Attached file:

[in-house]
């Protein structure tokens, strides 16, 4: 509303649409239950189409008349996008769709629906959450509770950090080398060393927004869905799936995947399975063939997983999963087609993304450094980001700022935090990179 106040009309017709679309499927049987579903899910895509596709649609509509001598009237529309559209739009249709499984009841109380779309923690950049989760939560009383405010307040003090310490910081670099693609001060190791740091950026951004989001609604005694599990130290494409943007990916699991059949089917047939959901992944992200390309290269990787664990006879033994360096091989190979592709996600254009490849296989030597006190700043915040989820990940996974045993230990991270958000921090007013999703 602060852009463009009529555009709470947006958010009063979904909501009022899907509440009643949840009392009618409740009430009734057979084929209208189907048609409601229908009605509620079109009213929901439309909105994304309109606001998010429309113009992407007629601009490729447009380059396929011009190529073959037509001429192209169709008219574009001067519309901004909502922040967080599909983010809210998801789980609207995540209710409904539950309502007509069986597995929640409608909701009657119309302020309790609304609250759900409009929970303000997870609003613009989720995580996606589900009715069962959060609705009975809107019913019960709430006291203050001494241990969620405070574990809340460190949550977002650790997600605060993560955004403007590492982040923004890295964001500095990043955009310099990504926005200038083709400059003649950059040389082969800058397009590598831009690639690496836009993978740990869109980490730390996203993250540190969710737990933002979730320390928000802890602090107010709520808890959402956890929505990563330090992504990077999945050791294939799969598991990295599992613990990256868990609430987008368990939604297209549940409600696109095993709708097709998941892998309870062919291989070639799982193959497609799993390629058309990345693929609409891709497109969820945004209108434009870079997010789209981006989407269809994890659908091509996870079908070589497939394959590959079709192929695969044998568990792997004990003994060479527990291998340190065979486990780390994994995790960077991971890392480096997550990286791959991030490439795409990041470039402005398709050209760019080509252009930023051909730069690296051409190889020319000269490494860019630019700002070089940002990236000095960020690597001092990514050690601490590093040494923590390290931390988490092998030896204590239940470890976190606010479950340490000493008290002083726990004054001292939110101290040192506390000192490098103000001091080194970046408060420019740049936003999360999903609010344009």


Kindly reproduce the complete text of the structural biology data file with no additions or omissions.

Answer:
[in-house]
């Protein structure tokens, strides 16, 4: 509303649409239950189409008349996008769709629906959450509770950090080398060393927004869905799936995947399975063939997983999963087609993304450094980001700022935090990179 106040009309017709679309499927049987579903899910895509596709649609509509001598009237529309559209739009249709499984009841109380779309923690950049989760939560009383405010307040003090310490910081670099693609001060190791740091950026951004989001609604005694599990130290494409943007990916699991059949089917047939959901992944992200390309290269990787664990006879033994360096091989190979592709996600254009490849296989030597006190700043915040989820990940996974045993230990991270958000921090007013999703 602060852009463009009529555009709470947006958010009063979904909501009022899907509440009643949840009392009618409740009430009734057979084929209208189907048609409601229908009605509620079109009213929901439309909105994304309109606001998010429309113009992407007629601009490729447009380059396929011009190529073959037509001429192209169709008219574009001067519309901004909502922040967080599909983010809210998801789980609207995540209710409904539950309502007509069986597995929640409608909701009657119309302020309790609304609250759900409009929970303000997870609003613009989720995580996606589900009715069962959060609705009975809107019913019960709430006291203050001494241990969620405070574990809340460190949550977002650790997600605060993560955004403007590492982040923004890295964001500095990043955009310099990504926005200038083709400059003649950059040389082969800058397009590598831009690639690496836009993978740990869109980490730390996203993250540190969710737990933002979730320390928000802890602090107010709520808890959402956890929505990563330090992504990077999945050791294939799969598991990295599992613990990256868990609430987008368990939604297209549940409600696109095993709708097709998941892998309870062919291989070639799982193959497609799993390629058309990345693929609409891709497109969820945004209108434009870079997010789209981006989407269809994890659908091509996870079908070589497939394959590959079709192929695969044998568990792997004990003994060479527990291998340190065979486990780390994994995790960077991971890392480096997550990286791959991030490439795409990041470039402005398709050209760019080509252009930023051909730069690296051409190889020319000269490494860019630019700002070089940002990236000095960020690597001092990514050690601490590093040494923590390290931390988490092998030896204590239940470890976190606010479950340490000493008290002083726990004054001292939110101290040192506390000192490098103000001091080194970046408060420019740049936003999360999903609010344009």